The #22 & #32 Ligiers started the twice around the clock race at 3pm yesterday afternoon from eighth and 14th in the LMP2 field courtesy of Albuquerque and de Sadeleer respectively after six-hours of qualifying on Wednesday and Thursday evenings for the 60-car grid. The opening 100-minutes saw the #22 and #32 running just inside and outside the top-10 respectively but shortly before 5pm, the #22 suffered a near seven minute pit-stop for GPS telemetry repairs and dropped to 16th, two laps down, and seven places behind the #32. Three-hours later the #32 then had a seven-minute stop itself to rectify a race radio problem while Montoya, running eighth, went into the tyre barriers at Indianapolis in the sixth hour. The Columbian resumed after a pit-stop for a new nose but the incident cost the #32 seven minutes from impact to re-joining the race and dropping it to 12th.
By the 10th hour, United’s two cars lay inside the top-10 and were placed eighth (#22) and 10th (#32) at half-distance then fourth and seventh with five hours remaining. But one minute past 10am, fourth-placed Di Resta crashed heavily at Porsche Curves ending the race for the #22. The #32 moved into fourth at 11.40am and with two-hours remaining soon afterwards, lay 13-secs off third-place. But a left-rear puncture with 105 minutes to run, cruelly dropped the #32 to an eventual fifth-place.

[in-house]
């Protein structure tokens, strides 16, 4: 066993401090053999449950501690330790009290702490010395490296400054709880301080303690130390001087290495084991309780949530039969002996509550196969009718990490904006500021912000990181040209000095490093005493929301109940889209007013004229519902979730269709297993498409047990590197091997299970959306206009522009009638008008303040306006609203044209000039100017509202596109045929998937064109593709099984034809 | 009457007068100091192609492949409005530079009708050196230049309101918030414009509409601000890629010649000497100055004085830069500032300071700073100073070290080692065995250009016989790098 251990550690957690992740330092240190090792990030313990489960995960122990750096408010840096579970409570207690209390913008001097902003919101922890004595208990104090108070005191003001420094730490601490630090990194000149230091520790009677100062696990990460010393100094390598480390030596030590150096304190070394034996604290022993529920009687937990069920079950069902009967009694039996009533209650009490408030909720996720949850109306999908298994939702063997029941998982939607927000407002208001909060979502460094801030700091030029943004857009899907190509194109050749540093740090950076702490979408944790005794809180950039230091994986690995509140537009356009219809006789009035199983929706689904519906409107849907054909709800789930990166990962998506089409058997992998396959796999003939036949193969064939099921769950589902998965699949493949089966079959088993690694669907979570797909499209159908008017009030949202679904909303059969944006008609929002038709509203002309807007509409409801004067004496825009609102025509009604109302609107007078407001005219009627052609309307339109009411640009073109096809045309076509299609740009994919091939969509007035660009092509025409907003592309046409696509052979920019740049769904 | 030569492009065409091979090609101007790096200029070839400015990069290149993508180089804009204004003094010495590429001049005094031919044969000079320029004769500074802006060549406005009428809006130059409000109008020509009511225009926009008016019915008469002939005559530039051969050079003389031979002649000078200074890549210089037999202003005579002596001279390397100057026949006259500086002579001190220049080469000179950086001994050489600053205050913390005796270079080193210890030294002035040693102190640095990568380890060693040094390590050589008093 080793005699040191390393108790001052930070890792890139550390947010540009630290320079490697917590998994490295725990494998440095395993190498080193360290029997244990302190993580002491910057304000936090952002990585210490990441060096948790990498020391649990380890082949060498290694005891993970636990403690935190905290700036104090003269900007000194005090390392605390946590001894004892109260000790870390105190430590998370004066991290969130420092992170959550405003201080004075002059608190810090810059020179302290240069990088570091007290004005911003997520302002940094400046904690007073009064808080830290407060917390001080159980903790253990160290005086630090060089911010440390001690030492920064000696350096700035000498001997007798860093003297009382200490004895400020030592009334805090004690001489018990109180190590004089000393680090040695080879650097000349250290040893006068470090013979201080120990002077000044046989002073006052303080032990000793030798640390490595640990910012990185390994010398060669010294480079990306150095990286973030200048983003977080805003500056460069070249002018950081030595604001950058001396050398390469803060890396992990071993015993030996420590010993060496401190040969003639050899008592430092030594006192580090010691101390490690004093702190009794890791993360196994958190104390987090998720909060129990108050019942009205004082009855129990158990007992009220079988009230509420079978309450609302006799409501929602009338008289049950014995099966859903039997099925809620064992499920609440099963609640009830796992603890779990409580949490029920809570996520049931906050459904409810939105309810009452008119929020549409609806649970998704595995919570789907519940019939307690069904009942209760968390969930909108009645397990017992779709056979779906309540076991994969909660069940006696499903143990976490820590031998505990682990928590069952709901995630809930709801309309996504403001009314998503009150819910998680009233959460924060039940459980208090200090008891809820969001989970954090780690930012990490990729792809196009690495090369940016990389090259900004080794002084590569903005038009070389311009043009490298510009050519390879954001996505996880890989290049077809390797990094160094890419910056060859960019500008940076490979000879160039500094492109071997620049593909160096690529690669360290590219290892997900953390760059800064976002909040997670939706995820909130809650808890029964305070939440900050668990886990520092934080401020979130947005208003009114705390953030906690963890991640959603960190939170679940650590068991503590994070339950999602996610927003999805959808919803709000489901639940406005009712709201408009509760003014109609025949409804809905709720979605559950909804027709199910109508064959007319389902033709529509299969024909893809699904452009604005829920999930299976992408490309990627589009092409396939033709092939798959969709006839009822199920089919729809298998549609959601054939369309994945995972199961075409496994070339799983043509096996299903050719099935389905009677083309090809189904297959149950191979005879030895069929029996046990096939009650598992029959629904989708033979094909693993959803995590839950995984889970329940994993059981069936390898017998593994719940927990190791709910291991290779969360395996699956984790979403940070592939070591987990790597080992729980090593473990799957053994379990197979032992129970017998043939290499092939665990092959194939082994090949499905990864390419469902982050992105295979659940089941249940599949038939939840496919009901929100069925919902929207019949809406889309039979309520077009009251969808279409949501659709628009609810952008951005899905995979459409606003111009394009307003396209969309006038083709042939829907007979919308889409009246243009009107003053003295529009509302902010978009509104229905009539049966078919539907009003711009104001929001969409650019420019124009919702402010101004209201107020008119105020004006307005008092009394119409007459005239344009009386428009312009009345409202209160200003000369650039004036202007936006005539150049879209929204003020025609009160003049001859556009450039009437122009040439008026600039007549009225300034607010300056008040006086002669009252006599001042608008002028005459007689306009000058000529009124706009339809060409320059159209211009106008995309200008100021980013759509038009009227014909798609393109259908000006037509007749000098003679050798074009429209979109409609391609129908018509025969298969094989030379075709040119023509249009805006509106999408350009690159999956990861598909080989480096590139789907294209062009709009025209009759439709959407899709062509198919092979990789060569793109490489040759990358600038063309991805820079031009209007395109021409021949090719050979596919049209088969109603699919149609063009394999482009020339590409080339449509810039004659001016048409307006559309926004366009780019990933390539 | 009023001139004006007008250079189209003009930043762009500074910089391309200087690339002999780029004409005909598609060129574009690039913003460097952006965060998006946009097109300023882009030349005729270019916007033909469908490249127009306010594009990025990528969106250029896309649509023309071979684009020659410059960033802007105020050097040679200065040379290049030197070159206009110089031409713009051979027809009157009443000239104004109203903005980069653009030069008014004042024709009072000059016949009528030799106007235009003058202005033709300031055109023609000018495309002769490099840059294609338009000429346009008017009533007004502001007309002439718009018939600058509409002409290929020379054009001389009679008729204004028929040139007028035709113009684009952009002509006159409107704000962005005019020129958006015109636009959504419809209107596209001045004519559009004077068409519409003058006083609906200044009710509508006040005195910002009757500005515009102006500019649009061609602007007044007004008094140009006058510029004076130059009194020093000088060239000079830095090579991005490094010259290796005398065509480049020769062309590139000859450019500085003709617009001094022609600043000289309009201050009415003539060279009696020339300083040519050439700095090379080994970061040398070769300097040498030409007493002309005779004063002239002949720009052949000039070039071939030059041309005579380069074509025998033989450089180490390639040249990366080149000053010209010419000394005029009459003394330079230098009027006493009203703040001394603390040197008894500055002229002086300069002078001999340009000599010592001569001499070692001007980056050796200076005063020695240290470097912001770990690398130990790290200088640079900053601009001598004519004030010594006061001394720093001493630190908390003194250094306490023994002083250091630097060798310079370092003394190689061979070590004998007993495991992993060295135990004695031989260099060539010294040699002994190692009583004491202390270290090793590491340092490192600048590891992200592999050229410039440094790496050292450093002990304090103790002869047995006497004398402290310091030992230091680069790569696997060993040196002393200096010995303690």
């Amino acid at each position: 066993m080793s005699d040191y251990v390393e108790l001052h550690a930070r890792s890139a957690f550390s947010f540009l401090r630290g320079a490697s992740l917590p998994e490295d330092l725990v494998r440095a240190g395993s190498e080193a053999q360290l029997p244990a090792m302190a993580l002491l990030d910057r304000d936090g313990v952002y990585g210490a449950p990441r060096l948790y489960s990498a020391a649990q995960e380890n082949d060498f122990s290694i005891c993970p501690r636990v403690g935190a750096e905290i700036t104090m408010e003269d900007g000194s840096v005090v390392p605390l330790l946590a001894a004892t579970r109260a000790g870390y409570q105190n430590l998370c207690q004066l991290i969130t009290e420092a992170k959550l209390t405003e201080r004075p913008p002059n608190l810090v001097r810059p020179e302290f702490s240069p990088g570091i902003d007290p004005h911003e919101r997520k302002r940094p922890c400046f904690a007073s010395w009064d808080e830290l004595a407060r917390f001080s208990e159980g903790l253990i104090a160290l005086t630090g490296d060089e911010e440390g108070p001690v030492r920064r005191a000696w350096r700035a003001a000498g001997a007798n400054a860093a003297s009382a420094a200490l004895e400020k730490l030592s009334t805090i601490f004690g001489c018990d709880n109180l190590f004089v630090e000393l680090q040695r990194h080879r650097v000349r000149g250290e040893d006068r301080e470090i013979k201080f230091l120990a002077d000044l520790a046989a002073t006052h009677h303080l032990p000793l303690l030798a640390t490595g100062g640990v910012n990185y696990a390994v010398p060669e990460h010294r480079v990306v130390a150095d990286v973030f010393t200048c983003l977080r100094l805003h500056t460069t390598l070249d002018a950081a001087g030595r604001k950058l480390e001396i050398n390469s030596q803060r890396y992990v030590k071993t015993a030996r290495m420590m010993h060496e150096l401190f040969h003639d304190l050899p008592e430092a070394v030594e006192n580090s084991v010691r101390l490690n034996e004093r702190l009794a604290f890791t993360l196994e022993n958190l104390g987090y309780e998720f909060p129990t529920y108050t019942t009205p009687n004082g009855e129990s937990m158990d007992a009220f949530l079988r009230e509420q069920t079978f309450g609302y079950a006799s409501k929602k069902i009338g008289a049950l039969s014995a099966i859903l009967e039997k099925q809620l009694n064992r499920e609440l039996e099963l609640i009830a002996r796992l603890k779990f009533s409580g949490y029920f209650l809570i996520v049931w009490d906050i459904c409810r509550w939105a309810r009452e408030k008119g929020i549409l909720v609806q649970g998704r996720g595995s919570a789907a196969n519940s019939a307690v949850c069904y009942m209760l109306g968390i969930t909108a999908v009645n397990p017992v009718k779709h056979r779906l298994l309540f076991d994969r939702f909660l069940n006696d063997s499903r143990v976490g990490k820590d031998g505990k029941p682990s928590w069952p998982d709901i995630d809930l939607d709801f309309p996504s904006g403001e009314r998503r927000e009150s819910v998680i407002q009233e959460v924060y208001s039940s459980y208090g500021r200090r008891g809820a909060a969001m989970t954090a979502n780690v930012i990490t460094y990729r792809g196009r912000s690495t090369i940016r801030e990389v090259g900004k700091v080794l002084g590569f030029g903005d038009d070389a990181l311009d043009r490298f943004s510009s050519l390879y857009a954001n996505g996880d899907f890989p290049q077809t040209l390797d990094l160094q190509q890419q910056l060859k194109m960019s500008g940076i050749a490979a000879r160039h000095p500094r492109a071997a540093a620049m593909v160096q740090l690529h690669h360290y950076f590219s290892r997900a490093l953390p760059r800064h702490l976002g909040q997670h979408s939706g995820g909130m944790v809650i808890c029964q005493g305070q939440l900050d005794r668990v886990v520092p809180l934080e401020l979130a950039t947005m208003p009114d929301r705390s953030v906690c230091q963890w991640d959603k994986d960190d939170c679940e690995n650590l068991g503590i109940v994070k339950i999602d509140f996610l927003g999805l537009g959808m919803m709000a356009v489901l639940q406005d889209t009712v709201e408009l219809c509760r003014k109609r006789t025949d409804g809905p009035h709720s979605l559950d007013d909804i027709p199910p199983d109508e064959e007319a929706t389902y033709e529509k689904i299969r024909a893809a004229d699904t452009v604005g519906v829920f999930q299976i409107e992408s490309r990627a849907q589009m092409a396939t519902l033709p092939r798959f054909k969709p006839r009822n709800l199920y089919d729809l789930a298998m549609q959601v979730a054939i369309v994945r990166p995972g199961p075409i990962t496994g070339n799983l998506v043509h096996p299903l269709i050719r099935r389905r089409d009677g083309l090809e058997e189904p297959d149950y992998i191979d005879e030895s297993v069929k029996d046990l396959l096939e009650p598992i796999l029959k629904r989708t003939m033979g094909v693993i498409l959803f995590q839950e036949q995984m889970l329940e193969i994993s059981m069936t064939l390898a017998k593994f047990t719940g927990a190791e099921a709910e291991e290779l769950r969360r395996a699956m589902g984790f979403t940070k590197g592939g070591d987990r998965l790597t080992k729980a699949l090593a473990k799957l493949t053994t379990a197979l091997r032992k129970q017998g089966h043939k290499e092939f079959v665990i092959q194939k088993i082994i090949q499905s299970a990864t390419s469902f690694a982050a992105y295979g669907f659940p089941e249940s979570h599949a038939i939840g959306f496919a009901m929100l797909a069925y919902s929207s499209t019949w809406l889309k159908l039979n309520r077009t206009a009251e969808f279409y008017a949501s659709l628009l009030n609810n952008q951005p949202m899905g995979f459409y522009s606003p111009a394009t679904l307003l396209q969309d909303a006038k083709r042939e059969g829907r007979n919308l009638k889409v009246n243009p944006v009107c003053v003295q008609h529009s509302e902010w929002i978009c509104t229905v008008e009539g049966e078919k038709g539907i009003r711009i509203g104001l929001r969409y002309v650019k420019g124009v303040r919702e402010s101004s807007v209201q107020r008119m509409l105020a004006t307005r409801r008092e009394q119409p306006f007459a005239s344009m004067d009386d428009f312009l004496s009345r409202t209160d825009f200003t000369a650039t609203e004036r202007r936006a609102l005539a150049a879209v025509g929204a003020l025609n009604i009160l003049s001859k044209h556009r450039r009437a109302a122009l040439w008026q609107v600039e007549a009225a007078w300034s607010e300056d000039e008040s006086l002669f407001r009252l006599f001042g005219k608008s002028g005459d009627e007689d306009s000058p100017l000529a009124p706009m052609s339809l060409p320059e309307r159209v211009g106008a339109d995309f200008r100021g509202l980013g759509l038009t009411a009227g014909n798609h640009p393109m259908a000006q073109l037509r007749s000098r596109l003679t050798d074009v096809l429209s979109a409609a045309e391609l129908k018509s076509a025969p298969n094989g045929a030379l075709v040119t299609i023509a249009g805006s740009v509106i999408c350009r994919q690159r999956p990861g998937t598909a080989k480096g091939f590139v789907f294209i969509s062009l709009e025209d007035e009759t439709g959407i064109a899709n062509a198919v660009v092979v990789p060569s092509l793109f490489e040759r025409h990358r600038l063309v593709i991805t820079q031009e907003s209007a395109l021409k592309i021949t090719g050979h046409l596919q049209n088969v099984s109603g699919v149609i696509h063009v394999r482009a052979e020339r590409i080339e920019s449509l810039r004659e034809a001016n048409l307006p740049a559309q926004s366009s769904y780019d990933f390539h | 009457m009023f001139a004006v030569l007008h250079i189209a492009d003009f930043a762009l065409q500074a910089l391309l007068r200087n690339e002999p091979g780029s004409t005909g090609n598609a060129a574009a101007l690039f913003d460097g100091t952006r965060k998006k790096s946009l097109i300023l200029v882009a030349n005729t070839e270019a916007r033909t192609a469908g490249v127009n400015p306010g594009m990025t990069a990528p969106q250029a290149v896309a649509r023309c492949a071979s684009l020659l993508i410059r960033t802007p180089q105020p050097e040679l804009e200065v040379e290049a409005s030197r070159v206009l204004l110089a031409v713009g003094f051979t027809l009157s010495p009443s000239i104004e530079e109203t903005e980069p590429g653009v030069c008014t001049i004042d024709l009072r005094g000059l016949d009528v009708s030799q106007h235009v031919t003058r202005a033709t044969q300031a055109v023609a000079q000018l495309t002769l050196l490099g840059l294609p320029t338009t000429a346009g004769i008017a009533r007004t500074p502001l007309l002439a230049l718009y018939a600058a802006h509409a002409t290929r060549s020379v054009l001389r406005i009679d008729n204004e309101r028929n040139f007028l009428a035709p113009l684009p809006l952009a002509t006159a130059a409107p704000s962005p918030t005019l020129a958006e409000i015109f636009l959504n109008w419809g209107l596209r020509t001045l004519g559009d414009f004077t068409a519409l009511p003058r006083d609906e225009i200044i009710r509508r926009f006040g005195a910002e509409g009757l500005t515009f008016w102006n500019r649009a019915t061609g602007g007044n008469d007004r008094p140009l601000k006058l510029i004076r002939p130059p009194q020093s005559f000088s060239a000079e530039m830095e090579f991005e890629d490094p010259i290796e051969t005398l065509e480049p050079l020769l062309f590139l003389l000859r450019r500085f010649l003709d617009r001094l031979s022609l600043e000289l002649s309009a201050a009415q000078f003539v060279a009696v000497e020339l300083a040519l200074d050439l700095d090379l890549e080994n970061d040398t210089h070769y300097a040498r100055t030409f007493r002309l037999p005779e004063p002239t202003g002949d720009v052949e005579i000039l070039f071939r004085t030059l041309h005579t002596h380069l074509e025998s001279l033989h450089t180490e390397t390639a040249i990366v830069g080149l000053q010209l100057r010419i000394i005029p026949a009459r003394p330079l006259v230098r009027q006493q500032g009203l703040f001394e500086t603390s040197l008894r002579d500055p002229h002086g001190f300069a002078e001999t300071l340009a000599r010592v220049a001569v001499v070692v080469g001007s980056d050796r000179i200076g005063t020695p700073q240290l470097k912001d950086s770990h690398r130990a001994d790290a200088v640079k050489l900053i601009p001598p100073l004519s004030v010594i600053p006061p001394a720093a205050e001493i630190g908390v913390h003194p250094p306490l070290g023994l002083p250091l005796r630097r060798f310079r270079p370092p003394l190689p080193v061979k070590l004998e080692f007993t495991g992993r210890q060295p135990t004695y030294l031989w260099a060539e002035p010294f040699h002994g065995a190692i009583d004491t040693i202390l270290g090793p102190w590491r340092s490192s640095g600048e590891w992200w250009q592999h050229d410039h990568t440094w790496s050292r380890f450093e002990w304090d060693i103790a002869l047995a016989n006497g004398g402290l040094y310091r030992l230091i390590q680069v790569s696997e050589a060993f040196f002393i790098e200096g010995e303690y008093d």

Despite the #22’s demise, it was a commendable effort by all of United’s six drivers, especially considering that 2010 DTM champion Di Resta plus fellow ex-Formula 1 driver and 1999 CART champion Montoya, were both making their Le Mans débuts, while Hanson, Owen and de Sadeleer were contesting only their second Le Mans, Albuquerque a “veteran” with five LM24 starts. United’s next race is the Tequila Patrón North American Endurance Cup event at Watkins Glen next month (1 July) with Hanson, Di Resta and Bruno Senna. The team returns to European Le Mans Series action at the Red Bull Ring in Austria over 20-22 July.
Phil Hanson (GB), driver #22, United Autosports: Born/Lives: London, UK. Age: 18